Staying beautiful is easy to do

May 1st, 2003 by Ben Goldacre in alternative medicine, bad science, cosmetics, nutritionists | 7 Comments »

Staying beautiful is easy to do

Ben Goldacre
Thursday May 1, 2003
The Guardian

New: Talk about Bad science

· It’s been a great week for Bad Science spotters. Bob Conklin writes in about Seasilver. Kirlian photography of your aura will demonstrate an “increase in energy” after taking it, and just one capful will deliver “EVERY [sic] vitamin, macro mineral, trace mineral, amino acid, enzyme, and bio-element known to man” straight to your system. As Bob says: “I’m not sure I want every enzyme and bio-element known to man in my mouth.”


· Dr Victoria Kaziewicz sends us even more preposterous pseudo-science: “In a book called How to be Beautiful, by Kathleen Baird Murray, you can read that beauty products containing natural ingredients are preferable because naturally occurring substances are irregularly shaped like the substances making up your own body, while manufactured chemicals are perfect spheres.”

“How to stay beautiful” at Amazon

· Dr Cicely Marston writes about an even easier way to stay beautiful. A team from Harvard School of Public Health took six years to find that watching television for an extra two hours a day increased the rate of obesity by 25% in 50,000 women. Magnificently obvious – but possibly less obvious is why they were only looking at women.

· Picky Bad Science Spotter of the Week Award goes to Jennifer Leech, who has been bothered for decades by an issue in The Lord of the Flies. “In the book it says that Piggy has myopia.” “So,” she continues: “how can the children marooned on that island have used his glasses to start a fire?”

· There’s hope on the horizon for the so-called Sars epidemic (versus malaria which kills a million a year, and tuberculosis which kills three million). Richard Spacek sent us a full page ad from Canada’s Saturday National Post from the Dr Rath Health Foundation: “It is a scientific fact that all viruses that have been scientifically investigated can be blocked by specific natural essential nutrients.” The fact that life-saving information “is being withheld from the people of the world is irresponsible and must be stopped immediately”. Never let it be said that I am part of any global conspiracy to suppress this vital information.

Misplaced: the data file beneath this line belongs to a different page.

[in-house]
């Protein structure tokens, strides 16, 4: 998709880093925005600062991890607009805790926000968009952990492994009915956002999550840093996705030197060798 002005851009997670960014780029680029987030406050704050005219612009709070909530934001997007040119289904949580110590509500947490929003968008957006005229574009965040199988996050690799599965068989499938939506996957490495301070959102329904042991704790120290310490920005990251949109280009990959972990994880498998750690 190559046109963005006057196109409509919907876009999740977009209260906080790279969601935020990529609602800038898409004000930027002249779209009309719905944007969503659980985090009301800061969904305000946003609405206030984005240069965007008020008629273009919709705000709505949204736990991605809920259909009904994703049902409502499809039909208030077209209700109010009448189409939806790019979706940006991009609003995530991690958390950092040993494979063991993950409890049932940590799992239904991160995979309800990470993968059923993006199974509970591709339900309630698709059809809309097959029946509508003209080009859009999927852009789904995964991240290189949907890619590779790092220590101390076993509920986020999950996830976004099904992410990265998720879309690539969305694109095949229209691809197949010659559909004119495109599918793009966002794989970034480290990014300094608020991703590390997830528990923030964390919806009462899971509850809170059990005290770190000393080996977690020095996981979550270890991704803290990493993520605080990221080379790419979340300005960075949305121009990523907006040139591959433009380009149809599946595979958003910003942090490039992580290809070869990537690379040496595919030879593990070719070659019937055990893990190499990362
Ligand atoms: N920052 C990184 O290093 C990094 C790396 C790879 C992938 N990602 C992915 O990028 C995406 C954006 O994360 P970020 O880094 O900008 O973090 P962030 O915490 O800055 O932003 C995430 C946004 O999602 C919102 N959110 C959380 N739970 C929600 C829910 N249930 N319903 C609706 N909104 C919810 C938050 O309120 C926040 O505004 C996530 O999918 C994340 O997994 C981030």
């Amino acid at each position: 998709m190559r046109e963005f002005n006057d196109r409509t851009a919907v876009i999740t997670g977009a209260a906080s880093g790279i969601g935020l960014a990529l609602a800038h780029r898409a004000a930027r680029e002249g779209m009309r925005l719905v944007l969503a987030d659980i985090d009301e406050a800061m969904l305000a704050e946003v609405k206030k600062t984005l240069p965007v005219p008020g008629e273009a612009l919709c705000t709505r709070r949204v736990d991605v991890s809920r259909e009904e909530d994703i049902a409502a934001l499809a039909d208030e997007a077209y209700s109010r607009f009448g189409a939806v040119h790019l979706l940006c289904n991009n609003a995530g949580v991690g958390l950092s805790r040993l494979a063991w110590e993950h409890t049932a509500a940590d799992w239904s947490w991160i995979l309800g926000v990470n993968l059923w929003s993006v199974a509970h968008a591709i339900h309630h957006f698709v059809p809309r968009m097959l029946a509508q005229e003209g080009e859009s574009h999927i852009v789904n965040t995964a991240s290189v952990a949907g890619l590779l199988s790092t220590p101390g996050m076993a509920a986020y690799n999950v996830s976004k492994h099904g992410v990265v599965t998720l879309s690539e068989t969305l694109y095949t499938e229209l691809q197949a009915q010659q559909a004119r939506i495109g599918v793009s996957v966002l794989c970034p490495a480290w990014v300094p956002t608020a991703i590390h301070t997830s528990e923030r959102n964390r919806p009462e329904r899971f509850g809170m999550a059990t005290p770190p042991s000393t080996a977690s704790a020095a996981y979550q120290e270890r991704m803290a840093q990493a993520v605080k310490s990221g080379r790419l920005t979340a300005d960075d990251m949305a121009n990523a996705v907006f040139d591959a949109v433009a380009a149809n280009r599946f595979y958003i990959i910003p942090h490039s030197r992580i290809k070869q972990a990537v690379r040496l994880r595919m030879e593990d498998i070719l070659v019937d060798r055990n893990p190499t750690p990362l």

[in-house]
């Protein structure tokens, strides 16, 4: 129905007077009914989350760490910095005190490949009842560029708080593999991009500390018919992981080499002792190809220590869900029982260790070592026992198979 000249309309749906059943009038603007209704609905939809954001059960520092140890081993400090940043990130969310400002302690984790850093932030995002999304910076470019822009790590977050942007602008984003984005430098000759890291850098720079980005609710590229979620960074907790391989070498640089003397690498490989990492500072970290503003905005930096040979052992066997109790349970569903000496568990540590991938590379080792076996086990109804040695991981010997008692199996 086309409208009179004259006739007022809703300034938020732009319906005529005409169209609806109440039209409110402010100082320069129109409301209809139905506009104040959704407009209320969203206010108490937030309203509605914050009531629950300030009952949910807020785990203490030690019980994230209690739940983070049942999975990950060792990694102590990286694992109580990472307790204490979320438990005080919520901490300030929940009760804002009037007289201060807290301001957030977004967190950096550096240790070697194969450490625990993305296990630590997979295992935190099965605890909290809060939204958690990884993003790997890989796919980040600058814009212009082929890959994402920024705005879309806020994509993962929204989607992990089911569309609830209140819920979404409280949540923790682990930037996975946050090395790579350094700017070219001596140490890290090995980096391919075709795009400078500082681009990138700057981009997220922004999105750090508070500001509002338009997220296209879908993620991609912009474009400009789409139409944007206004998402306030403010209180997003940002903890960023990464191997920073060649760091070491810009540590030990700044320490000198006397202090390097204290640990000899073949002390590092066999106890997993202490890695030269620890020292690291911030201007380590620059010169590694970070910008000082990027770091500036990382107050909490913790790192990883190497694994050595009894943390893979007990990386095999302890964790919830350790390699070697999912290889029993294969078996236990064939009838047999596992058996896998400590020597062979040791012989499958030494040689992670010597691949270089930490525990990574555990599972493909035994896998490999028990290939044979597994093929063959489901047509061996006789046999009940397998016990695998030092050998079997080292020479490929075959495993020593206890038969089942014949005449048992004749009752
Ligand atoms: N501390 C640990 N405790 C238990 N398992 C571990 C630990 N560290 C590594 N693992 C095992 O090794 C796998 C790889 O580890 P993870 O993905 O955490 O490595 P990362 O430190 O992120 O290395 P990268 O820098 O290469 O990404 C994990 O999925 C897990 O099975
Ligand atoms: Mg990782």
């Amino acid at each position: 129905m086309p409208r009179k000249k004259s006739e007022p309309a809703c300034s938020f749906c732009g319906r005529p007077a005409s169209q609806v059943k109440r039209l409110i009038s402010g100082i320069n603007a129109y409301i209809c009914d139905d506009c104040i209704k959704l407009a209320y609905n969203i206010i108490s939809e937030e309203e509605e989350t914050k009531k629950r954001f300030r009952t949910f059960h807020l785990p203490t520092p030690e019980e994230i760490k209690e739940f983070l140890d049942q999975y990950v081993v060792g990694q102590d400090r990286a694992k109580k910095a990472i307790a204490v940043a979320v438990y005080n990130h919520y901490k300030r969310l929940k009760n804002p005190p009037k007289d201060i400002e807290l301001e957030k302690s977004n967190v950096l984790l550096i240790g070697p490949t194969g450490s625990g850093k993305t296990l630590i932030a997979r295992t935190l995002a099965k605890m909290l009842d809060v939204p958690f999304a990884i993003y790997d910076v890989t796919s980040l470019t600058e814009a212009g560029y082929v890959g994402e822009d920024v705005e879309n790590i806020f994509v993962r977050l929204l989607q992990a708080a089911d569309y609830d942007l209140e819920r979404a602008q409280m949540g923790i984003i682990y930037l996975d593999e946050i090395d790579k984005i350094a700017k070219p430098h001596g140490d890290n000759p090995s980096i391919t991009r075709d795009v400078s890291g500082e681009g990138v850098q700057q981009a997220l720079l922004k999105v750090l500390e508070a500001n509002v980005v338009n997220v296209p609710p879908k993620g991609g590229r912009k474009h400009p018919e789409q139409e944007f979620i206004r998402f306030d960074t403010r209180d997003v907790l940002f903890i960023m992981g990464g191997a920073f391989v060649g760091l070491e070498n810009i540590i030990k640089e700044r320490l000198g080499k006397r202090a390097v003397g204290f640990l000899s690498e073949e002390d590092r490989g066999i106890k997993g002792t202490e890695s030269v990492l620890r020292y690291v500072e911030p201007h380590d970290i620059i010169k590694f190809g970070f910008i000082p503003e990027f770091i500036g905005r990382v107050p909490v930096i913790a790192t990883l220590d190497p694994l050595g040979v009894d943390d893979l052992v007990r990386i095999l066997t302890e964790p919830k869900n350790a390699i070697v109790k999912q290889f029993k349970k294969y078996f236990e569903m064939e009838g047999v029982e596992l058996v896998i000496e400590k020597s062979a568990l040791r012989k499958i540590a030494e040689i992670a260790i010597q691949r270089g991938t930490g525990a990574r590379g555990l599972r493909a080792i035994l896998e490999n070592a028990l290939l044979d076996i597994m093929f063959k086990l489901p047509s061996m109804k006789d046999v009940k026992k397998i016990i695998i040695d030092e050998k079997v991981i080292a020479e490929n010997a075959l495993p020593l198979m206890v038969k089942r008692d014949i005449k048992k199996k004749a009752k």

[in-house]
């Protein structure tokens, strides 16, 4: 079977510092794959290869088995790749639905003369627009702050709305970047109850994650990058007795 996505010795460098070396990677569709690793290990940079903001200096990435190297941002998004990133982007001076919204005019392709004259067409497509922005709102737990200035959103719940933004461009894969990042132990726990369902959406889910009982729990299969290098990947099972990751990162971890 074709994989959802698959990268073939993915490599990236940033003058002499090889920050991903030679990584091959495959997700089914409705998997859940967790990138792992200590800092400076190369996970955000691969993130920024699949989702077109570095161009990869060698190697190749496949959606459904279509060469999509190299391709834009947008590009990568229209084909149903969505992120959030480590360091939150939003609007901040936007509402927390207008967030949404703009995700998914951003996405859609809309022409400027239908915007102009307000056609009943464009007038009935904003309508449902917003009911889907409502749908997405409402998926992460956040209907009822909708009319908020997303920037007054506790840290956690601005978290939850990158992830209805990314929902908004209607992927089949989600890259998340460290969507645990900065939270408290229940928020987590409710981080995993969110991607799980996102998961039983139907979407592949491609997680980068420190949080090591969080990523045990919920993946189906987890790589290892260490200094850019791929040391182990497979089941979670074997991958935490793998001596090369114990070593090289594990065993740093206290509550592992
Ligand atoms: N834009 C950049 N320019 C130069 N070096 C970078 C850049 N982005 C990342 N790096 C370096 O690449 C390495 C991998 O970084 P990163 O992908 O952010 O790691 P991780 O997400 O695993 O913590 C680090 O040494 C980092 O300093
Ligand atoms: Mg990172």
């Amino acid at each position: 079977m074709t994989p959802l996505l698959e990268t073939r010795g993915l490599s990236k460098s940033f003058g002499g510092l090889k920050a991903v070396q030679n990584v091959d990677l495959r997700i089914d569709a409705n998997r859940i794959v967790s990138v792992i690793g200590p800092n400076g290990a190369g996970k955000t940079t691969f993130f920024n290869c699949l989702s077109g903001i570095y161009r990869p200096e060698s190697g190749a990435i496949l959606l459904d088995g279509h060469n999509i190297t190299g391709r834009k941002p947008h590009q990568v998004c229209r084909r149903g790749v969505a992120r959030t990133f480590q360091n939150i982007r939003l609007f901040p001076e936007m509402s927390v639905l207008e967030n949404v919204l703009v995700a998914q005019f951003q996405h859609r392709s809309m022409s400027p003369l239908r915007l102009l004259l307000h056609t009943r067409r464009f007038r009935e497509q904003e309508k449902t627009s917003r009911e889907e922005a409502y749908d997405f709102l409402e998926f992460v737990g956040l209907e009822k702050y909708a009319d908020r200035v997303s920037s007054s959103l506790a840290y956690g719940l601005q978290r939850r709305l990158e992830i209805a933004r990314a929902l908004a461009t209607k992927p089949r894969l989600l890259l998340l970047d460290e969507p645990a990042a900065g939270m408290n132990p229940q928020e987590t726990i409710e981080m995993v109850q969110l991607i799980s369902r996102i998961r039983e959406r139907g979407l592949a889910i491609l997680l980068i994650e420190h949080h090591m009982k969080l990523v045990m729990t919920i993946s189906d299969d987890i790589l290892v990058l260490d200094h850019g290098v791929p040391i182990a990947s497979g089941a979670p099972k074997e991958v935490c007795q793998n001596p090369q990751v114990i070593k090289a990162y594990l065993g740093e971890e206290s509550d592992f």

Dr Rath health foundation

· And finally thank God that in this cynical world, in Wales, Dewi ap Ifan is still managing to feel optimistic: “Aren’t we all lucky that Sars has arisen in China? Traditional Chinese medicine, herbalism, and acupuncture will have it under holistic control in no time _” Keep the Bad Science coming: you are not alone.

Dr Goldacre will be back next week. Please send your favourite Bad Science to:

Apes and antibiotics

April 17th, 2003 by Ben Goldacre in bad science, cosmetics, herbal remedies, scare stories | 7 Comments »

Apes and antibiotics

Ben Goldacre
Thursday April 17, 2003
The Guardian

New: Talk about Bad science

· The terrifying epidemic of inaccurate fear-mongering continues to rage over the Sars virus. Dominik Diamond of the Daily Star blames you, the general public, for creating the super virus: “We’ve wasted our defences against this, by demanding antibiotics at the mere hint of a sniffle.” Clever boy. Perhaps there’s a GCSE biology student out there who could explain to him why antibiotics only kill bacteria, and not viruses.

· Although we are, of course, right to worry, war is nothing compared to the glorious might of the natural world. Remember: politics killed only between seven and 10 million men and women in the first world war; the influenza epidemic bagged 21 million a year later. Morality is vanity, I tell you. The scientists are fighting a much bigger game.